Onshoring Essential Industries1 min Lesezeit
During the COVID-19 medical crisis, dependency on imports compounded supply shortages of essential goods like medical equipment, masks, and pharmaceuticals which threatened lives. The web of extended supply chains built up through offshoring and globalization in recent decades proved brittle in the face of a shock.
To reduce this vulnerability, key industries could be deliberately onshored after Corona. This could create a win-win-win scenario: increasing European economic convergence, increasing the resilience of the European economy, and decreasing carbon emissions.
The first step would be for the European Union to establish a taxonomy of key industries, as well as lists of essential medical supplies and equipment for care, education, catastrophe relief, and infrastructure repair and maintenance. Second, EU cohesion funds could be redeployed or expanded to fill any existing gaps that emerge from screening current capacities and stockpiles against the taxonomy of essential goods and industries. High-value-add parts of newly onshored value chains could deliberately be placed in poorer regions, reinforcing economic convergence. Finally, the relocalization of the production of essential goods may boost sustainability by saving on transport emissions.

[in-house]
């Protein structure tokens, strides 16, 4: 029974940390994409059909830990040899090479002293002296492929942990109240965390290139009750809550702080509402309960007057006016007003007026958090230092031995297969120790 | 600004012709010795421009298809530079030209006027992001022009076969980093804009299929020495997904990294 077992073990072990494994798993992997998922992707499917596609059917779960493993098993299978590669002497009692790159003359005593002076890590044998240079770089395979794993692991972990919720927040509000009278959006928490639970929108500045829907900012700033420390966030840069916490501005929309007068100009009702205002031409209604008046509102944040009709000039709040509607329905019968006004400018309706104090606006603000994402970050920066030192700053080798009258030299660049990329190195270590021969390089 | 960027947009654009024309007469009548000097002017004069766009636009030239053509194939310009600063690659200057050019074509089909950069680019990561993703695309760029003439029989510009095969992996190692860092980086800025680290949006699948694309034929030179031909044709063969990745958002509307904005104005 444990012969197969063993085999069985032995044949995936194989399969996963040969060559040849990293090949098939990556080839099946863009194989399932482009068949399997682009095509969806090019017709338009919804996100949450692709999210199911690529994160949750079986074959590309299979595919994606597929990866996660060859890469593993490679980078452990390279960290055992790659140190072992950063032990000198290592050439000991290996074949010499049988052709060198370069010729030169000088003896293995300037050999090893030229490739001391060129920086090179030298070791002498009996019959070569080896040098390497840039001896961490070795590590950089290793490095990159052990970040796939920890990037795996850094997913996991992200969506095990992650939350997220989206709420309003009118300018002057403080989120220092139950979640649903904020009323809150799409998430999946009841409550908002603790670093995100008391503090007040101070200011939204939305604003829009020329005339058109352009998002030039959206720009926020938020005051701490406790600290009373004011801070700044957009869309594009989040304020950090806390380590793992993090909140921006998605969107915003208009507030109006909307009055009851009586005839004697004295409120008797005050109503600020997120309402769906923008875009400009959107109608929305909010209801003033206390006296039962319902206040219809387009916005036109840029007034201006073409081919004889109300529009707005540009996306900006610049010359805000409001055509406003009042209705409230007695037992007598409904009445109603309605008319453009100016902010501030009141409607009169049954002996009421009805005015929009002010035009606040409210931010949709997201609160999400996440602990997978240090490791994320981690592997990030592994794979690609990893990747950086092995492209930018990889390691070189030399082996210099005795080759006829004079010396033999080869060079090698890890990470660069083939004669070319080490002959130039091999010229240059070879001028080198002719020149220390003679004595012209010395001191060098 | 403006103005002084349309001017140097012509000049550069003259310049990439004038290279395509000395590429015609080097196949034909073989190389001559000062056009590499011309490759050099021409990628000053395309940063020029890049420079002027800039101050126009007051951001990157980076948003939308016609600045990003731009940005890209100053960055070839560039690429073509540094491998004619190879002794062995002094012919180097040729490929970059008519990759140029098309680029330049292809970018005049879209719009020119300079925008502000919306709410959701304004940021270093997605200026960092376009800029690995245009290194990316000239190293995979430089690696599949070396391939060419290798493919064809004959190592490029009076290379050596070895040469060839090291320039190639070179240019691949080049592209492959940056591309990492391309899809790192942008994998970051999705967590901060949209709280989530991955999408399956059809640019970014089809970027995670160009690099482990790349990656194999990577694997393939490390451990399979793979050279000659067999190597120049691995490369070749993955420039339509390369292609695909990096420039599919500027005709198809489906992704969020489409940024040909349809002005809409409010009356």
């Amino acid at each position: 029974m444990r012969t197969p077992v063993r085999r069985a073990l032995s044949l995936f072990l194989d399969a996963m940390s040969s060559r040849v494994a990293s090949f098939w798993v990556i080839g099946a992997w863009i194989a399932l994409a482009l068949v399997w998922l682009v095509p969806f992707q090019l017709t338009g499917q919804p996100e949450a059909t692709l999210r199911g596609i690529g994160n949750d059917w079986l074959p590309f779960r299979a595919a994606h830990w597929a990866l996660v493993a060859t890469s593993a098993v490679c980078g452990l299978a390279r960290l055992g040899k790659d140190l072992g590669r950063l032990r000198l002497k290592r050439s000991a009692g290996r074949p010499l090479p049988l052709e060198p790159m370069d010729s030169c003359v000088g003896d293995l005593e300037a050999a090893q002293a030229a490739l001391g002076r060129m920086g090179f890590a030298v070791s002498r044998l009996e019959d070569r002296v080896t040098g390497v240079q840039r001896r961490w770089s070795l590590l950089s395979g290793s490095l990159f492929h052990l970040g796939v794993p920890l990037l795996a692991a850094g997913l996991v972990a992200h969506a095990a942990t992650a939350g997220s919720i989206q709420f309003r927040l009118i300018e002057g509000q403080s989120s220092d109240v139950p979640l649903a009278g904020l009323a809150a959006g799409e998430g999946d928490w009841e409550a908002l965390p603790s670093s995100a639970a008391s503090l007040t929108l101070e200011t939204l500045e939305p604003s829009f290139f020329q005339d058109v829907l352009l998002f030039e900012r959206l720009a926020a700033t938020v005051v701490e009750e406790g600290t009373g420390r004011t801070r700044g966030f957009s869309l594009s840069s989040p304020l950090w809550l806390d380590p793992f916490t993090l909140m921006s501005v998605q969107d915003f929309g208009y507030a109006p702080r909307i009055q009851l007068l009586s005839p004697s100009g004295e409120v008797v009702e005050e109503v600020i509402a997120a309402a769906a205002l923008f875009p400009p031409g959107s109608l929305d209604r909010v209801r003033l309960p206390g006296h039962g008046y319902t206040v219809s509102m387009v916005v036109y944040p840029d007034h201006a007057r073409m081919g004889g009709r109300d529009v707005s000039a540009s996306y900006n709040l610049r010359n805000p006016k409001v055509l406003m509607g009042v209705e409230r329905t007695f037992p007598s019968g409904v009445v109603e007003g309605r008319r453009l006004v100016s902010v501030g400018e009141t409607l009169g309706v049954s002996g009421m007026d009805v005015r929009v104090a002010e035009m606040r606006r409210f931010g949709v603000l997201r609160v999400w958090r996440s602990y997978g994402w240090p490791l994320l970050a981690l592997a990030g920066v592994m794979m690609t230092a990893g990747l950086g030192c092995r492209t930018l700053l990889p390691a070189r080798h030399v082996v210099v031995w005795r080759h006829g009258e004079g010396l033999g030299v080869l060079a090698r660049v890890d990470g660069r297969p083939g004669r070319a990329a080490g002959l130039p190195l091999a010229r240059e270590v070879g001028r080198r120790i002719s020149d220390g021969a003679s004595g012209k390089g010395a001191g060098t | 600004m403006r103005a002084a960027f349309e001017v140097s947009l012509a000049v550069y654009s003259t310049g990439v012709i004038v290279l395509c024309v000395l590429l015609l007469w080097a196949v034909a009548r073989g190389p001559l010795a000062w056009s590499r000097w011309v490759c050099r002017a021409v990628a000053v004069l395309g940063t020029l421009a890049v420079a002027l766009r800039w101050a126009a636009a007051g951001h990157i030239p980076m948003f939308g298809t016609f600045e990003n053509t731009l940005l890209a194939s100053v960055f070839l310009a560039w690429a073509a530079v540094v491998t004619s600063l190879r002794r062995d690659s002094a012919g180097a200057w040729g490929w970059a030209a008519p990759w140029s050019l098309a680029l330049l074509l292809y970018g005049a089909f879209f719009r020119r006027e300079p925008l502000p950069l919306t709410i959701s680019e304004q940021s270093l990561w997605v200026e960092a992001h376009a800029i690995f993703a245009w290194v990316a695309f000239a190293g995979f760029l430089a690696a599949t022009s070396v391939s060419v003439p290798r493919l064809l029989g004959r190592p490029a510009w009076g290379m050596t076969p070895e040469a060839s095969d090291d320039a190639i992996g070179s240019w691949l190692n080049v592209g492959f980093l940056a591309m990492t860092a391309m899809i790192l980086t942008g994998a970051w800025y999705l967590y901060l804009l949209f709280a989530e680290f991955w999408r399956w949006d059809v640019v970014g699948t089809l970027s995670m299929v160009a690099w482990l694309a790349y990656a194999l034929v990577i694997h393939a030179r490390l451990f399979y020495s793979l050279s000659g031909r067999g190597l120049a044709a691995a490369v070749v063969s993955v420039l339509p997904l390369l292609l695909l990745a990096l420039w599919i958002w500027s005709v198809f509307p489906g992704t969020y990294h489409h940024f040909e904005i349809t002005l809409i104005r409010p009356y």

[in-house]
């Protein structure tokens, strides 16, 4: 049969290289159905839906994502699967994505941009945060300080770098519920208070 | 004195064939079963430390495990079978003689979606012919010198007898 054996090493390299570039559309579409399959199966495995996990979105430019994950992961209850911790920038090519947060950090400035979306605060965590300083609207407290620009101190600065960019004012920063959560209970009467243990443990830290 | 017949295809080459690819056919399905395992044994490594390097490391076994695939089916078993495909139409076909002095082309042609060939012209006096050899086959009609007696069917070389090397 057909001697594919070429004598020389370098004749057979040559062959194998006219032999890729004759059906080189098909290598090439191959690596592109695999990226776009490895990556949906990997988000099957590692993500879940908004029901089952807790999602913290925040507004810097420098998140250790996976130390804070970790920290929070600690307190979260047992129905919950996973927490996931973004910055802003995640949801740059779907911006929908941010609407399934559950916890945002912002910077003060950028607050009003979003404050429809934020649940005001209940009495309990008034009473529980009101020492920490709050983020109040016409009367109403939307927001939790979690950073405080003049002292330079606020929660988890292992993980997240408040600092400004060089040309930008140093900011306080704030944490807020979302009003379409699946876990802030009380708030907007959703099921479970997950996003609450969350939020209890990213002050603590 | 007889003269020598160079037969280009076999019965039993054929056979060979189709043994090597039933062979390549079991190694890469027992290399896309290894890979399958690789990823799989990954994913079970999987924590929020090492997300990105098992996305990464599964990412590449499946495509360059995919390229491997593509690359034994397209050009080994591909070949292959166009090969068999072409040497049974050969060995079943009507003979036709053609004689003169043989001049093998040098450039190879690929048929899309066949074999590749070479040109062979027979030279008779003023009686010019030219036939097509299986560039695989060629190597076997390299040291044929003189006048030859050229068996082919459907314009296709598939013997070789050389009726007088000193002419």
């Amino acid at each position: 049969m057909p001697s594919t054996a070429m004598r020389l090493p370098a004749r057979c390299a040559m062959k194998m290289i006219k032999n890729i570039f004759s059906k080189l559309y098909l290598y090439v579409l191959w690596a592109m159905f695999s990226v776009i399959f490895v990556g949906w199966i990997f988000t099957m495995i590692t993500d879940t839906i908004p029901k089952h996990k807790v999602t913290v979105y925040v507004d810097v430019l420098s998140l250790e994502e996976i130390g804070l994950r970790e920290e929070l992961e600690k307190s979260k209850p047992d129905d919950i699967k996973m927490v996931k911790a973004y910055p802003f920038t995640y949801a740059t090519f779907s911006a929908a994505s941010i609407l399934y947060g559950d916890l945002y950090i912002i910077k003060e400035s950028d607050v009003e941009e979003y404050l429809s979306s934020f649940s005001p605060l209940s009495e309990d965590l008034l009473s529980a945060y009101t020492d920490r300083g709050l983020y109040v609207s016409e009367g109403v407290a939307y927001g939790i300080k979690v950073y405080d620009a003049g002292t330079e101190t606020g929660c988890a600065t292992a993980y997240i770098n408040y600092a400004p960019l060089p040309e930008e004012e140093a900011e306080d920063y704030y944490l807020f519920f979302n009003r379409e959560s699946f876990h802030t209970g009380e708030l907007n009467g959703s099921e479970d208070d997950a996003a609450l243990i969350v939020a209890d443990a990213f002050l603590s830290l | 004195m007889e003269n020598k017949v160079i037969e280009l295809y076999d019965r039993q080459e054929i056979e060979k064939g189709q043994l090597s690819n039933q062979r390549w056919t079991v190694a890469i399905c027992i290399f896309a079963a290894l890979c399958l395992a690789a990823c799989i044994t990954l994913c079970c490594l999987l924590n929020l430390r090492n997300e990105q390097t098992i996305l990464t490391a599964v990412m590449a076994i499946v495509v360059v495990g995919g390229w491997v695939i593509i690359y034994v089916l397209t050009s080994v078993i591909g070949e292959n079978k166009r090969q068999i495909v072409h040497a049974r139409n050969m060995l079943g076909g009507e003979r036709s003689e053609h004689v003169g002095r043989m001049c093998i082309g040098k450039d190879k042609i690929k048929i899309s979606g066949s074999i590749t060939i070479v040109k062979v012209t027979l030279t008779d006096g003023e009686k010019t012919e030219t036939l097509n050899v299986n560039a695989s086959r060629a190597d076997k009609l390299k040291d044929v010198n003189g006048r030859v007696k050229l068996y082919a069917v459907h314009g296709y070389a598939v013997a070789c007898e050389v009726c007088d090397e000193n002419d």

Tentative estimates by the European Commission (p. 15) put the cost of onshoring five strategic industries at 20bn Euro per year over the short term, indicating that they are not prohibitive.
This proposal links closely to the European Investment Agency, which would contribute to building the state capacity required to implement this. Further, since a reconfiguration of the European industrial landscape of this order would be an inherently political project, it would have to be combined with, and overseen by, appropriate structures of democratic decisions-making, such as a reinforced and reinvented European Parliament.
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